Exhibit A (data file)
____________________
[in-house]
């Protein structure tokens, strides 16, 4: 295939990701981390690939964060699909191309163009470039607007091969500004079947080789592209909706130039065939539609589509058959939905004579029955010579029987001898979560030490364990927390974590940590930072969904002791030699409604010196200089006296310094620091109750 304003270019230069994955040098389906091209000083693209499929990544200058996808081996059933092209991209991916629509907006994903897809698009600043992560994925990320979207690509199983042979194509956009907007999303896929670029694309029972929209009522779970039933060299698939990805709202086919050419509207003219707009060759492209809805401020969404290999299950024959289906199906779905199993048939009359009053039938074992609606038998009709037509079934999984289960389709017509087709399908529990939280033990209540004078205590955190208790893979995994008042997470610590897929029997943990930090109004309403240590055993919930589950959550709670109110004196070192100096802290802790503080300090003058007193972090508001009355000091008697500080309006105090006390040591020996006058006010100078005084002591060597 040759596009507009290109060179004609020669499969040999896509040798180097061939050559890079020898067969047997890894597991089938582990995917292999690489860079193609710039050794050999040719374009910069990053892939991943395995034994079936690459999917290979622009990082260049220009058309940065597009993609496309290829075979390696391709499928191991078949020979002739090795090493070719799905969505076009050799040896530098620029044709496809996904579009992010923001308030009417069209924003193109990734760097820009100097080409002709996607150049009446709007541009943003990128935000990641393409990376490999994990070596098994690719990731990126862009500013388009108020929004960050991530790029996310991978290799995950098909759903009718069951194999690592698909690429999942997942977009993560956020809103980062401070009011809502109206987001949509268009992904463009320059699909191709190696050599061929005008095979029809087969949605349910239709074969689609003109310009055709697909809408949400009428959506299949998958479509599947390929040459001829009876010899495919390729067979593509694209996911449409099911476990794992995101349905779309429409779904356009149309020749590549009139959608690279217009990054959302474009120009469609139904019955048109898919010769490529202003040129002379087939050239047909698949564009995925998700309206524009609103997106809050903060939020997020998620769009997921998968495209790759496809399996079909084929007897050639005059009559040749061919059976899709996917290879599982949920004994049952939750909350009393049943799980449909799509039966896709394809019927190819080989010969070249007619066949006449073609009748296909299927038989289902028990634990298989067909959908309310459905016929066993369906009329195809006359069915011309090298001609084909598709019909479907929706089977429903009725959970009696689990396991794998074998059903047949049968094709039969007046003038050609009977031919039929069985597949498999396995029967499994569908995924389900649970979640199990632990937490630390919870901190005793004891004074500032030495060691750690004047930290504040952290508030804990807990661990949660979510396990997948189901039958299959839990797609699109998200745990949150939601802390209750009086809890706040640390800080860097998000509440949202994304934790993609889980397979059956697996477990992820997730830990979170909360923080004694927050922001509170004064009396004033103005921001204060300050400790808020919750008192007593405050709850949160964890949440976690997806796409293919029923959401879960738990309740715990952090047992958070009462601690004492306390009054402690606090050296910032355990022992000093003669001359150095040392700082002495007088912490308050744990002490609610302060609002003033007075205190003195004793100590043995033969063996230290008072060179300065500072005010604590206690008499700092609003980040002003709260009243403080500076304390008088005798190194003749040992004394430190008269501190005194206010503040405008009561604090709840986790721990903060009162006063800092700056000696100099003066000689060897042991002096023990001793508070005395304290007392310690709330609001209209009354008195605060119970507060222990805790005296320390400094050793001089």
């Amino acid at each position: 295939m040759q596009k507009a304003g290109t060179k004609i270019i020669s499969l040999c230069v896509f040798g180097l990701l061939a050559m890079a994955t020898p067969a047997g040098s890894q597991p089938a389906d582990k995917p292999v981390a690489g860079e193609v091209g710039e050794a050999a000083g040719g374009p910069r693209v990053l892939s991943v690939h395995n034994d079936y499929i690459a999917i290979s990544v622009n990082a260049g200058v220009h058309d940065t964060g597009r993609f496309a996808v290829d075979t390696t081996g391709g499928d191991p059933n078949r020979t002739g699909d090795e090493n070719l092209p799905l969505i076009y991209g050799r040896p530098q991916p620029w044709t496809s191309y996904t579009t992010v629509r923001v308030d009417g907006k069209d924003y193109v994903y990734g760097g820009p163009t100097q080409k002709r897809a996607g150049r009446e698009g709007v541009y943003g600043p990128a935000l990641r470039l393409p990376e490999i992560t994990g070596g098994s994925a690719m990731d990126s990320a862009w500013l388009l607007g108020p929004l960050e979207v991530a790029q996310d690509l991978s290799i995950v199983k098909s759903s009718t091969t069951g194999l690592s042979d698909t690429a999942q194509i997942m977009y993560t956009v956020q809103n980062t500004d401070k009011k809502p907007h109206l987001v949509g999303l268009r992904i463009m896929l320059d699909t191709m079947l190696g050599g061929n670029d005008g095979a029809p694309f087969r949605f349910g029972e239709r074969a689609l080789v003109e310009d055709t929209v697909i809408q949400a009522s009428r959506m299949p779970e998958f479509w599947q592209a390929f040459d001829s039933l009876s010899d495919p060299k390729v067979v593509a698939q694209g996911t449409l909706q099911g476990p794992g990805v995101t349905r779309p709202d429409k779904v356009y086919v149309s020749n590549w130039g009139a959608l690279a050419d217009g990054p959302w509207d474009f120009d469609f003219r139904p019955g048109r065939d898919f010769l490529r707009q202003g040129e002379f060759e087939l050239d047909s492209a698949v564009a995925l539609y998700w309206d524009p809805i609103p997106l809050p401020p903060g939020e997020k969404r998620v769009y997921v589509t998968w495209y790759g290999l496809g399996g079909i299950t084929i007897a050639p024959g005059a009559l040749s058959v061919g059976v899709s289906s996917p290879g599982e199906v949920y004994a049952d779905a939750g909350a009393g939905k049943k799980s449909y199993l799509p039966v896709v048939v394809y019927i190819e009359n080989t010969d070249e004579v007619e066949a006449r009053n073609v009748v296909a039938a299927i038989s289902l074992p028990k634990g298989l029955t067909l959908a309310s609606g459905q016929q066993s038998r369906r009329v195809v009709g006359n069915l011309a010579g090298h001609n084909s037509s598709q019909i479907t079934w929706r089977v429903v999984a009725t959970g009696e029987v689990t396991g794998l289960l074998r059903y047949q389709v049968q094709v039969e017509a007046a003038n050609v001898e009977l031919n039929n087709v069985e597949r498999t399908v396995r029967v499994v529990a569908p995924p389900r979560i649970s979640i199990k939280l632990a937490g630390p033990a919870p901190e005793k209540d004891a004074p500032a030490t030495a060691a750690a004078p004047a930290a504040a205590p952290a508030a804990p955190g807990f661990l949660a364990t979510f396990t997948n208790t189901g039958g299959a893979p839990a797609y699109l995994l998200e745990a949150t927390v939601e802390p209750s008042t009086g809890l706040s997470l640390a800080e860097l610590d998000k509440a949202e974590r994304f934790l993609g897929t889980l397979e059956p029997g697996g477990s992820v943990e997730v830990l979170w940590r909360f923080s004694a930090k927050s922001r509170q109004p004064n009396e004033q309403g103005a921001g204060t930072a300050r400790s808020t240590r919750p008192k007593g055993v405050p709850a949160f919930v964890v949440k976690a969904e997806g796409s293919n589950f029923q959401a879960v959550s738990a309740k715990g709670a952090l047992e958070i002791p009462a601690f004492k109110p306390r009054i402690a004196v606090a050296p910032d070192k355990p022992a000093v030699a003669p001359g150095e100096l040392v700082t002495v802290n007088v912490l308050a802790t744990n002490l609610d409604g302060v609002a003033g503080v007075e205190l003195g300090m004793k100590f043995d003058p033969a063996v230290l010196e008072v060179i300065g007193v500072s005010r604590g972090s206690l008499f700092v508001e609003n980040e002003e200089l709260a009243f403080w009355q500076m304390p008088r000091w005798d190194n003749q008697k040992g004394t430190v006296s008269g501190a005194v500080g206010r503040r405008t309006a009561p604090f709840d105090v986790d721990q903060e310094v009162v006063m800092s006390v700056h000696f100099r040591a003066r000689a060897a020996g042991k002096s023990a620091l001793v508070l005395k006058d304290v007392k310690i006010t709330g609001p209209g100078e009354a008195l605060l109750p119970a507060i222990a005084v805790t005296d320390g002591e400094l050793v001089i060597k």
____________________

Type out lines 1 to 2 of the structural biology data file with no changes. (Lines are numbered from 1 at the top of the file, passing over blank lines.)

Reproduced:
[in-house]
């Protein structure tokens, strides 16, 4: 295939990701981390690939964060699909191309163009470039607007091969500004079947080789592209909706130039065939539609589509058959939905004579029955010579029987001898979560030490364990927390974590940590930072969904002791030699409604010196200089006296310094620091109750 304003270019230069994955040098389906091209000083693209499929990544200058996808081996059933092209991209991916629509907006994903897809698009600043992560994925990320979207690509199983042979194509956009907007999303896929670029694309029972929209009522779970039933060299698939990805709202086919050419509207003219707009060759492209809805401020969404290999299950024959289906199906779905199993048939009359009053039938074992609606038998009709037509079934999984289960389709017509087709399908529990939280033990209540004078205590955190208790893979995994008042997470610590897929029997943990930090109004309403240590055993919930589950959550709670109110004196070192100096802290802790503080300090003058007193972090508001009355000091008697500080309006105090006390040591020996006058006010100078005084002591060597 040759596009507009290109060179004609020669499969040999896509040798180097061939050559890079020898067969047997890894597991089938582990995917292999690489860079193609710039050794050999040719374009910069990053892939991943395995034994079936690459999917290979622009990082260049220009058309940065597009993609496309290829075979390696391709499928191991078949020979002739090795090493070719799905969505076009050799040896530098620029044709496809996904579009992010923001308030009417069209924003193109990734760097820009100097080409002709996607150049009446709007541009943003990128935000990641393409990376490999994990070596098994690719990731990126862009500013388009108020929004960050991530790029996310991978290799995950098909759903009718069951194999690592698909690429999942997942977009993560956020809103980062401070009011809502109206987001949509268009992904463009320059699909191709190696050599061929005008095979029809087969949605349910239709074969689609003109310009055709697909809408949400009428959506299949998958479509599947390929040459001829009876010899495919390729067979593509694209996911449409099911476990794992995101349905779309429409779904356009149309020749590549009139959608690279217009990054959302474009120009469609139904019955048109898919010769490529202003040129002379087939050239047909698949564009995925998700309206524009609103997106809050903060939020997020998620769009997921998968495209790759496809399996079909084929007897050639005059009559040749061919059976899709996917290879599982949920004994049952939750909350009393049943799980449909799509039966896709394809019927190819080989010969070249007619066949006449073609009748296909299927038989289902028990634990298989067909959908309310459905016929066993369906009329195809006359069915011309090298001609084909598709019909479907929706089977429903009725959970009696689990396991794998074998059903047949049968094709039969007046003038050609009977031919039929069985597949498999396995029967499994569908995924389900649970979640199990632990937490630390919870901190005793004891004074500032030495060691750690004047930290504040952290508030804990807990661990949660979510396990997948189901039958299959839990797609699109998200745990949150939601802390209750009086809890706040640390800080860097998000509440949202994304934790993609889980397979059956697996477990992820997730830990979170909360923080004694927050922001509170004064009396004033103005921001204060300050400790808020919750008192007593405050709850949160964890949440976690997806796409293919029923959401879960738990309740715990952090047992958070009462601690004492306390009054402690606090050296910032355990022992000093003669001359150095040392700082002495007088912490308050744990002490609610302060609002003033007075205190003195004793100590043995033969063996230290008072060179300065500072005010604590206690008499700092609003980040002003709260009243403080500076304390008088005798190194003749040992004394430190008269501190005194206010503040405008009561604090709840986790721990903060009162006063800092700056000696100099003066000689060897042991002096023990001793508070005395304290007392310690709330609001209209009354008195605060119970507060222990805790005296320390400094050793001089």